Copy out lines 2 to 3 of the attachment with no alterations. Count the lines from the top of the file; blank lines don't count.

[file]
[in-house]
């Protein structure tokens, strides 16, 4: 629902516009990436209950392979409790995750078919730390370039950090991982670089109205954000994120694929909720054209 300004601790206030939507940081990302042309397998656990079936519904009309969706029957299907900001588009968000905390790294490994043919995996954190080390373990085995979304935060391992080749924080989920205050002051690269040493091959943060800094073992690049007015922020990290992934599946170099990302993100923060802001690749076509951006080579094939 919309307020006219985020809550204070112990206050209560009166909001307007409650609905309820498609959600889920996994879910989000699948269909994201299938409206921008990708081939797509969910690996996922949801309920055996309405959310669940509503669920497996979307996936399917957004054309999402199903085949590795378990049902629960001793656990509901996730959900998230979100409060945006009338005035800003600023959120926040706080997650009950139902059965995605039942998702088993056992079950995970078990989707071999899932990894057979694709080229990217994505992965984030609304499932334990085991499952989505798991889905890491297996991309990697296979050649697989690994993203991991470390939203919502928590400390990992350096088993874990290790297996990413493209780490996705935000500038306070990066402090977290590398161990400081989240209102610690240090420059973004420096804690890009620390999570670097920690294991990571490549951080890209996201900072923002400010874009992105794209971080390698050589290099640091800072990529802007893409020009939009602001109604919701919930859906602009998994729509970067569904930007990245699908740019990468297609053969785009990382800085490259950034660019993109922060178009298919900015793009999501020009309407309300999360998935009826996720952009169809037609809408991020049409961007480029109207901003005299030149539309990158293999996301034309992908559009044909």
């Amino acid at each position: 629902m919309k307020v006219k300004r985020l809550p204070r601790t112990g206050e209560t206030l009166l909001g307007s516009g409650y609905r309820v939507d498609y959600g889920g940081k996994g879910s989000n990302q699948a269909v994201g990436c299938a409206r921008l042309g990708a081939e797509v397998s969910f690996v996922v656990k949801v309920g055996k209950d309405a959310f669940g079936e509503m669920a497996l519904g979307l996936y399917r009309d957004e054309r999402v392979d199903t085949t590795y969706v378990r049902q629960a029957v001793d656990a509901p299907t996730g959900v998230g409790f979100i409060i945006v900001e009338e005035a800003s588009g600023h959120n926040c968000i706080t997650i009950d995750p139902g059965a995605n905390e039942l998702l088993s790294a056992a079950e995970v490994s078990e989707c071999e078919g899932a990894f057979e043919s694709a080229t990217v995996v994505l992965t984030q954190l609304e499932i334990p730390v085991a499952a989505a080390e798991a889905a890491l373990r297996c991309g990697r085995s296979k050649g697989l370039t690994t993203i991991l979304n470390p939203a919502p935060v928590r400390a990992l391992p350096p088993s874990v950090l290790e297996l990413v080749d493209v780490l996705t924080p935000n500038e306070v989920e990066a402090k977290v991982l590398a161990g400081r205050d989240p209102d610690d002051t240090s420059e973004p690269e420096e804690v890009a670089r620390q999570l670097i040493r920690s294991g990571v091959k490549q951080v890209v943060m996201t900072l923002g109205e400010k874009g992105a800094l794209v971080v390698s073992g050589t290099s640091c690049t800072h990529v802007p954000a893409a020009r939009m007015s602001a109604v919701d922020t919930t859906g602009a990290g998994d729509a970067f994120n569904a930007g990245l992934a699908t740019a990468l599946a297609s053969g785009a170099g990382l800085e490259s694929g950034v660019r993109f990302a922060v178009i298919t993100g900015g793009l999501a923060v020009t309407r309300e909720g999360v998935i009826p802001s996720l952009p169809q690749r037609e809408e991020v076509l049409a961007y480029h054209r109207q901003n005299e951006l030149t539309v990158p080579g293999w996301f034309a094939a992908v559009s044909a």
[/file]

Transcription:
């Protein structure tokens, strides 16, 4: 629902516009990436209950392979409790995750078919730390370039950090991982670089109205954000994120694929909720054209 300004601790206030939507940081990302042309397998656990079936519904009309969706029957299907900001588009968000905390790294490994043919995996954190080390373990085995979304935060391992080749924080989920205050002051690269040493091959943060800094073992690049007015922020990290992934599946170099990302993100923060802001690749076509951006080579094939 919309307020006219985020809550204070112990206050209560009166909001307007409650609905309820498609959600889920996994879910989000699948269909994201299938409206921008990708081939797509969910690996996922949801309920055996309405959310669940509503669920497996979307996936399917957004054309999402199903085949590795378990049902629960001793656990509901996730959900998230979100409060945006009338005035800003600023959120926040706080997650009950139902059965995605039942998702088993056992079950995970078990989707071999899932990894057979694709080229990217994505992965984030609304499932334990085991499952989505798991889905890491297996991309990697296979050649697989690994993203991991470390939203919502928590400390990992350096088993874990290790297996990413493209780490996705935000500038306070990066402090977290590398161990400081989240209102610690240090420059973004420096804690890009620390999570670097920690294991990571490549951080890209996201900072923002400010874009992105794209971080390698050589290099640091800072990529802007893409020009939009602001109604919701919930859906602009998994729509970067569904930007990245699908740019990468297609053969785009990382800085490259950034660019993109922060178009298919900015793009999501020009309407309300999360998935009826996720952009169809037609809408991020049409961007480029109207901003005299030149539309990158293999996301034309992908559009044909």
């Amino acid at each position: 629902m919309k307020v006219k300004r985020l809550p204070r601790t112990g206050e209560t206030l009166l909001g307007s516009g409650y609905r309820v939507d498609y959600g889920g940081k996994g879910s989000n990302q699948a269909v994201g990436c299938a409206r921008l042309g990708a081939e797509v397998s969910f690996v996922v656990k949801v309920g055996k209950d309405a959310f669940g079936e509503m669920a497996l519904g979307l996936y399917r009309d957004e054309r999402v392979d199903t085949t590795y969706v378990r049902q629960a029957v001793d656990a509901p299907t996730g959900v998230g409790f979100i409060i945006v900001e009338e005035a800003s588009g600023h959120n926040c968000i706080t997650i009950d995750p139902g059965a995605n905390e039942l998702l088993s790294a056992a079950e995970v490994s078990e989707c071999e078919g899932a990894f057979e043919s694709a080229t990217v995996v994505l992965t984030q954190l609304e499932i334990p730390v085991a499952a989505a080390e798991a889905a890491l373990r297996c991309g990697r085995s296979k050649g697989l370039t690994t993203i991991l979304n470390p939203a919502p935060v928590r400390a990992l391992p350096p088993s874990v950090l290790e297996l990413v080749d493209v780490l996705t924080p935000n500038e306070v989920e990066a402090k977290v991982l590398a161990g400081r205050d989240p209102d610690d002051t240090s420059e973004p690269e420096e804690v890009a670089r620390q999570l670097i040493r920690s294991g990571v091959k490549q951080v890209v943060m996201t900072l923002g109205e400010k874009g992105a800094l794209v971080v390698s073992g050589t290099s640091c690049t800072h990529v802007p954000a893409a020009r939009m007015s602001a109604v919701d922020t919930t859906g602009a990290g998994d729509a970067f994120n569904a930007g990245l992934a699908t740019a990468l599946a297609s053969g785009a170099g990382l800085e490259s694929g950034v660019r993109f990302a922060v178009i298919t993100g900015g793009l999501a923060v020009t309407r309300e909720g999360v998935i009826p802001s996720l952009p169809q690749r037609e809408e991020v076509l049409a961007y480029h054209r109207q901003n005299e951006l030149t539309v990158p080579g293999w996301f034309a094939a992908v559009s044909a």